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How I got my agent

Friday, February 26, 2010 by Marianne Elliott

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While I was still writing my memoir about my life and work as a UN peacekeeper and human rights advocate in Afghanistan, I started reading agent advice blogs and following agents on Twitter. I started filling a new notebook dedicated to information about agents and the query process. I began making a list of the agents who seemed like a great match for my book.

On many agent blogs I read that, unlike other forms of non-fiction, you generally need a completed manuscript before you can query agents for representation for a memoir. So I diligently set about completing my manuscript.

Once I was close to finishing the manuscript I shared my synopsis and my first three chapters with my beta readers. One of them is a published author who thought the synopsis was fantastic and asked whether I had considered starting to query agents. I explained why I was waiting. She wasn’t convinced and offered to ask her agent for advice.

Her agent’s advice was that because the subject matter of my memoir (i.e. Afghanistan) is so newsworthy at the moment, I should query as soon as possible. She wanted to see my first three chapters. I decided that if I was going to send the chapters to her I would also take a risk and query the five agents who were at the top of my wish list.

So I queried six agents. Two of them were agents to whom I had personal referrals from their clients (including the one who encouraged me to query early). Three were agents with whom I had no connection. The sixth agent had approached me after she read my blog, which she loved, and saw that I was working on a memoir.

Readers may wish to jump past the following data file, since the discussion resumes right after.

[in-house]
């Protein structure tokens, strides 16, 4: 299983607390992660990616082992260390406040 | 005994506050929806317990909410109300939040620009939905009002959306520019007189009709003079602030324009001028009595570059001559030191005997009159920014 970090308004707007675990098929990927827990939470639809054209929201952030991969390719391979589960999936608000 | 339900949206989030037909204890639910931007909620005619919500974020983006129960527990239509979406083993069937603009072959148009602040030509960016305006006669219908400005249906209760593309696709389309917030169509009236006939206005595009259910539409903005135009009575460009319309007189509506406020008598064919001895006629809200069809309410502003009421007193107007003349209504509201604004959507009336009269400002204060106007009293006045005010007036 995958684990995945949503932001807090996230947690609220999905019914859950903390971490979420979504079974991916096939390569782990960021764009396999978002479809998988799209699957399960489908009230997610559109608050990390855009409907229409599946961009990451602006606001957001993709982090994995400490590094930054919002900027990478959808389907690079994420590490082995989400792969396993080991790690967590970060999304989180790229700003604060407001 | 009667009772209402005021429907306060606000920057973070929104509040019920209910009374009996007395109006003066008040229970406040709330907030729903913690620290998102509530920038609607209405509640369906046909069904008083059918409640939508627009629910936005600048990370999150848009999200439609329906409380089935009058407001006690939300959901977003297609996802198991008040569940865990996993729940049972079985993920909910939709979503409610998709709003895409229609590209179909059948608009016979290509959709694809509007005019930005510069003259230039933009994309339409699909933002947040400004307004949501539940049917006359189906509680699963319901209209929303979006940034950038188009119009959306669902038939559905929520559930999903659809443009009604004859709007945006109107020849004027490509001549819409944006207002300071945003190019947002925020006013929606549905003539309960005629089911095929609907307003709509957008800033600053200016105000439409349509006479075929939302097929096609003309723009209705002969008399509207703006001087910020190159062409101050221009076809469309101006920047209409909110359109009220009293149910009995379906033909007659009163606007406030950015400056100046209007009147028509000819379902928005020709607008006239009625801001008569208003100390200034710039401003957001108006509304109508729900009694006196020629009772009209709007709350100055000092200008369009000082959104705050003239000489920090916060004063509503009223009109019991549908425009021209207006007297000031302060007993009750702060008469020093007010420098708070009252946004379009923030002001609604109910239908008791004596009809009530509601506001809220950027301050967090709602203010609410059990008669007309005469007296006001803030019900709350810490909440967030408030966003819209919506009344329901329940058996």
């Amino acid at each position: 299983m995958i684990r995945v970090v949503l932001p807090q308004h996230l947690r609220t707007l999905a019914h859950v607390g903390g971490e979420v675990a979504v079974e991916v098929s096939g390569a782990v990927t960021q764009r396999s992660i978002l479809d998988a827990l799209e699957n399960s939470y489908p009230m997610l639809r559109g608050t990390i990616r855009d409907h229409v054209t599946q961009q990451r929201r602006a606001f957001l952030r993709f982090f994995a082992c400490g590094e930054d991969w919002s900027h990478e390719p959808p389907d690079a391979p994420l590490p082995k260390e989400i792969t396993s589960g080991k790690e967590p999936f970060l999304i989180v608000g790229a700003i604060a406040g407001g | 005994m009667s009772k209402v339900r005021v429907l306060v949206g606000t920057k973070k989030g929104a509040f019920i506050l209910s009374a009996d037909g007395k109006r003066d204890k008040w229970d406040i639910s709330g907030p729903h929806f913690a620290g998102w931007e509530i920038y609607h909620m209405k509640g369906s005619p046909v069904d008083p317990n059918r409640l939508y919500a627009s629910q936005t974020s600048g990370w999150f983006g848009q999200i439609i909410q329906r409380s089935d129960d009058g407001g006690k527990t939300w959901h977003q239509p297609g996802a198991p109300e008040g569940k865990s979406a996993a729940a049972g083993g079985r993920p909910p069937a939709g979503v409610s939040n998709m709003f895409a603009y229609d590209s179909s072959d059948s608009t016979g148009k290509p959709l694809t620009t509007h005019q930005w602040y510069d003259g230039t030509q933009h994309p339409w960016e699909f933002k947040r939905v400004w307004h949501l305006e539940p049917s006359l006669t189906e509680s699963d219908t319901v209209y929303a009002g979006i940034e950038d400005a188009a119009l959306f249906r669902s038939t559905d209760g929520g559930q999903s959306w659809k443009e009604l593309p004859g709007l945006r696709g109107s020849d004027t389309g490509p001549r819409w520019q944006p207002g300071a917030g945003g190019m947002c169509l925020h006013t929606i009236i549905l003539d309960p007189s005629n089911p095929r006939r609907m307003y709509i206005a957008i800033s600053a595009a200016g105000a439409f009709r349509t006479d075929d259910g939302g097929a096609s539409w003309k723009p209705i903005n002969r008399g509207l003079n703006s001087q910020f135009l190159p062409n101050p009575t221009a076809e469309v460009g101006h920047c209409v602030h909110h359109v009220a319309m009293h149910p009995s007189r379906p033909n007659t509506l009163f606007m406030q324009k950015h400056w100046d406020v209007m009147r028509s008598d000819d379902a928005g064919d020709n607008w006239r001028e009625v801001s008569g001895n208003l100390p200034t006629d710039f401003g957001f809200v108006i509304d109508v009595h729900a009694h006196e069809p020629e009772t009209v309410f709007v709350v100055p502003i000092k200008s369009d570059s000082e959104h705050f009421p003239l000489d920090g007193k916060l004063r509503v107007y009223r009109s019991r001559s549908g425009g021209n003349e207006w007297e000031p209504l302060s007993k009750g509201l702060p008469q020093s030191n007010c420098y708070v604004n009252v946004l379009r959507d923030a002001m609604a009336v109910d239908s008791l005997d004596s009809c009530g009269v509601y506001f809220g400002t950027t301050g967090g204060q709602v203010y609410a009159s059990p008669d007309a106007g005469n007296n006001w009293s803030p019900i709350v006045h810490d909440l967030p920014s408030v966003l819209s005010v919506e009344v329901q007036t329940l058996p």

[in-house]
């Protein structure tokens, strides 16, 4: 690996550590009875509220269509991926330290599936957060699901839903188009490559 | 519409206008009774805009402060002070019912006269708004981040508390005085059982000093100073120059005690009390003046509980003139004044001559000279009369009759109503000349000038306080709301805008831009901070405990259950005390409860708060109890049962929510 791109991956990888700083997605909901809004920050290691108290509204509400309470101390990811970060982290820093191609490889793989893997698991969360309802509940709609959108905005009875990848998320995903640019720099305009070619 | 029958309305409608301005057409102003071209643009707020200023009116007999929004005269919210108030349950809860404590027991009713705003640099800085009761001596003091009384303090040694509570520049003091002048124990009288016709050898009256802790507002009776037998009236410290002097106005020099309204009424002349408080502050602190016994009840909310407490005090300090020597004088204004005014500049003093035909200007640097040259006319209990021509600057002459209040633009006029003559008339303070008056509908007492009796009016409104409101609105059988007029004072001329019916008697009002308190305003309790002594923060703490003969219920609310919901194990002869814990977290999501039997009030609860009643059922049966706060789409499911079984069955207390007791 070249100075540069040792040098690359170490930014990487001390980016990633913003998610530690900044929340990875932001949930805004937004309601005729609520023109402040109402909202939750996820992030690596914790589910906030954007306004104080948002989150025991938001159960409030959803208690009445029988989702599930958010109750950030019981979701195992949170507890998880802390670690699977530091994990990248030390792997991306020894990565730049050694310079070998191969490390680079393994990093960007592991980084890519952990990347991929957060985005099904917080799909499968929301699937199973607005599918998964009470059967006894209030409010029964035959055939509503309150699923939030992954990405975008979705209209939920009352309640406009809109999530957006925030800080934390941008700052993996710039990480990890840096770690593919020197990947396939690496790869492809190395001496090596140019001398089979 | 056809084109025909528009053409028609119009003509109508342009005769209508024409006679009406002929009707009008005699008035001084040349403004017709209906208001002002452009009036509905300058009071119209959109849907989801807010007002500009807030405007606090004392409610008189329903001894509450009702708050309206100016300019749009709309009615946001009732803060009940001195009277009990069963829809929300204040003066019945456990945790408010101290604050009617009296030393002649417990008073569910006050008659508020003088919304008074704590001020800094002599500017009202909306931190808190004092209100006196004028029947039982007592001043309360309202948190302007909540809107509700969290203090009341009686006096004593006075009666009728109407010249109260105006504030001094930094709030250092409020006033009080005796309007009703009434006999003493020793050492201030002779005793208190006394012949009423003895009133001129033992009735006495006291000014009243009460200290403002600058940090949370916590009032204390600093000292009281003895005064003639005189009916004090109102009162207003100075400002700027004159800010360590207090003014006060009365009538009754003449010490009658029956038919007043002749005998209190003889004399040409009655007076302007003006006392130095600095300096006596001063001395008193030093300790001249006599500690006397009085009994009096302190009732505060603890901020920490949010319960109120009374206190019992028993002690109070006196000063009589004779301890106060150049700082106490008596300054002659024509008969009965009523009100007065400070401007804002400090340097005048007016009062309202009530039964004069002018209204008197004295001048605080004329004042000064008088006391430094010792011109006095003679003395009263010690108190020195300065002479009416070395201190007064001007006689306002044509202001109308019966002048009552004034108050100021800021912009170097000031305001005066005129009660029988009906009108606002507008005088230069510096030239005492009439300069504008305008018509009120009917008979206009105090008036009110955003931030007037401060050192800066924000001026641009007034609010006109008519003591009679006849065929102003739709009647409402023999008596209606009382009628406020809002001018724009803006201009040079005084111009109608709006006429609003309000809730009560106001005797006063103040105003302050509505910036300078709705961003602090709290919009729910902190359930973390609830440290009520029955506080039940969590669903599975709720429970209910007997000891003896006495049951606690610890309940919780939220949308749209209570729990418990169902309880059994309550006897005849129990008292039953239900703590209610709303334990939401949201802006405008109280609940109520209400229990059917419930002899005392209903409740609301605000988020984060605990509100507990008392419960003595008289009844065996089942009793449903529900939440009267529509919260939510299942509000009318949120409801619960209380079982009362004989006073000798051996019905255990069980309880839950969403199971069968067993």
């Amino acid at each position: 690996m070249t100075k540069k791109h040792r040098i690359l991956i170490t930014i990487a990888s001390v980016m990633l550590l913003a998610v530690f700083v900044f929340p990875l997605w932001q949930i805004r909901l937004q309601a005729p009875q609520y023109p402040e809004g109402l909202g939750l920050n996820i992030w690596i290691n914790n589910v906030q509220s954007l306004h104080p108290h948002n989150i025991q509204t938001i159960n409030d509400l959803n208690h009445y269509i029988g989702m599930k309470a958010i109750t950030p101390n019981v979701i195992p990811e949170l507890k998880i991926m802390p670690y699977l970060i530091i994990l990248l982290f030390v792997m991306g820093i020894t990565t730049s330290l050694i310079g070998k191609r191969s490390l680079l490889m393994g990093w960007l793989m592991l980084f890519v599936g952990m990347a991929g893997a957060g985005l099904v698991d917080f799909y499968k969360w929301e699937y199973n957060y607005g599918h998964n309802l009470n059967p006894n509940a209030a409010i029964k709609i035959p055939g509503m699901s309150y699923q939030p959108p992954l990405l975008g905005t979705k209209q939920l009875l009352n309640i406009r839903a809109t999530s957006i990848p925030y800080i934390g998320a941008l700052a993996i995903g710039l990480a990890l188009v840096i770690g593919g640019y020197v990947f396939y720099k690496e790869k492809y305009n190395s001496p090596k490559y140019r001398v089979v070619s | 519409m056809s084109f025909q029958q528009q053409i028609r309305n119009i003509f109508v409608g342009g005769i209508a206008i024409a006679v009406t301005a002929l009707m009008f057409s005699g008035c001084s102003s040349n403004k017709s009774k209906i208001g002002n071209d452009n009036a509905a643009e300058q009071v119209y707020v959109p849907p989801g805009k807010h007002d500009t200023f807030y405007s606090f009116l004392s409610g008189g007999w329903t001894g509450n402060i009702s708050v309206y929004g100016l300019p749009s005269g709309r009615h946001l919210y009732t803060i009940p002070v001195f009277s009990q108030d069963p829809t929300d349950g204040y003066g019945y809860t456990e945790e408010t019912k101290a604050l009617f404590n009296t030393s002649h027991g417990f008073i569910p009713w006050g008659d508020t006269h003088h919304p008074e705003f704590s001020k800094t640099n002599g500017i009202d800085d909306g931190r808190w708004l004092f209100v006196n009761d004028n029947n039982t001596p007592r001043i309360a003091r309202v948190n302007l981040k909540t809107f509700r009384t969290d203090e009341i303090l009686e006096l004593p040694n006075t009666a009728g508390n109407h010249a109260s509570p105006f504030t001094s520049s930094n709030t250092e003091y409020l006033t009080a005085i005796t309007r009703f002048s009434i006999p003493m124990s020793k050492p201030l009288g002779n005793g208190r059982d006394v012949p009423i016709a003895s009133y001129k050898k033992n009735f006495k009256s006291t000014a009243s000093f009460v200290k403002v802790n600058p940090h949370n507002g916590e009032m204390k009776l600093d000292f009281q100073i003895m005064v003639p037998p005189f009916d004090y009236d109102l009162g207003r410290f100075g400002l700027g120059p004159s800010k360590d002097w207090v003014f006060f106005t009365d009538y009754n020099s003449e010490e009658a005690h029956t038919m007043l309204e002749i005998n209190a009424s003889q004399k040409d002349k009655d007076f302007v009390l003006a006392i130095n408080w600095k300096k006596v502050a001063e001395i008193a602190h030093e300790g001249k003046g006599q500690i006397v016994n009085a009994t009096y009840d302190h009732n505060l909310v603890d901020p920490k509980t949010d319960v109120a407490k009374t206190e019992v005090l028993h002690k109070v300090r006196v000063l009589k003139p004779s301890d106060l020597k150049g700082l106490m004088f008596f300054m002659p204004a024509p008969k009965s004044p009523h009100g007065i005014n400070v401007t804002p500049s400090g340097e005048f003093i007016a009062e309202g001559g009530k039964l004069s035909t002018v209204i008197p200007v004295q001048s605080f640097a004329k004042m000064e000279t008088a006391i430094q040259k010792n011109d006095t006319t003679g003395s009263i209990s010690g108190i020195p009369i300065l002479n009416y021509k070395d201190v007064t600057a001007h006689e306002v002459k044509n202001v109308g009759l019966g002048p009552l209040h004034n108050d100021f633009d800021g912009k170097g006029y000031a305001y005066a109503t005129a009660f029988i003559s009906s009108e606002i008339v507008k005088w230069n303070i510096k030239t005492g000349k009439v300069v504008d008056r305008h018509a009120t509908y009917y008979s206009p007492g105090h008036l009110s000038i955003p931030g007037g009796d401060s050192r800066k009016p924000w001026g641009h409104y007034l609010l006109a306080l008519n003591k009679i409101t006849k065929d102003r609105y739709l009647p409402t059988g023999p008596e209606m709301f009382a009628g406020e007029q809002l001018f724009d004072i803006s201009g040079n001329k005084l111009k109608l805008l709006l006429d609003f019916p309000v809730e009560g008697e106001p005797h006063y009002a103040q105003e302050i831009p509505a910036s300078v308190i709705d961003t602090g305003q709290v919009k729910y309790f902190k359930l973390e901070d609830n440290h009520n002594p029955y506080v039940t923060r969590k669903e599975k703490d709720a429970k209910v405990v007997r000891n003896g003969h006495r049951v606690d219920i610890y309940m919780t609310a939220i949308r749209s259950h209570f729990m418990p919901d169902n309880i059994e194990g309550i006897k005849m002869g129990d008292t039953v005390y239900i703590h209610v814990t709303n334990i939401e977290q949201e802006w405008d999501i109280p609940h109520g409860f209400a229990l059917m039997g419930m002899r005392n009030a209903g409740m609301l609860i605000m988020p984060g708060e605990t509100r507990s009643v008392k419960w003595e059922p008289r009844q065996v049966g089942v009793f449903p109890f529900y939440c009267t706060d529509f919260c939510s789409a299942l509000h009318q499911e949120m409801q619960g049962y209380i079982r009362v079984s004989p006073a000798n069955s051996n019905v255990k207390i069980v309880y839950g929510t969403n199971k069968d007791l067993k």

I had my first response, a request for a full manuscript, the next morning. I had to explain that I didn’t have a complete manuscript. She still wanted to see whatever I had written. I took another risk. I sent her ten more chapters despite the fact that they had not been through the purifying fire of my beta readers’ insightful critiques. She eventually passed on the manuscript.

The first agent also asked to see more. I sent her the additional chapters. She came back saying that it was a fascinating and well-written story but that the market at the moment demanded more grit in its war stories. She would be interested in seeing another draft.

I got two more requests for full manuscripts. I was beginning to doubt the wisdom of querying early but I decided to give the draft chapters two last outings before I regrouped.

I’ll never forget the day I woke to my first offer of representation. I was stunned. It was such a surprise after the first two rejections that I almost accepted the offer on the spot.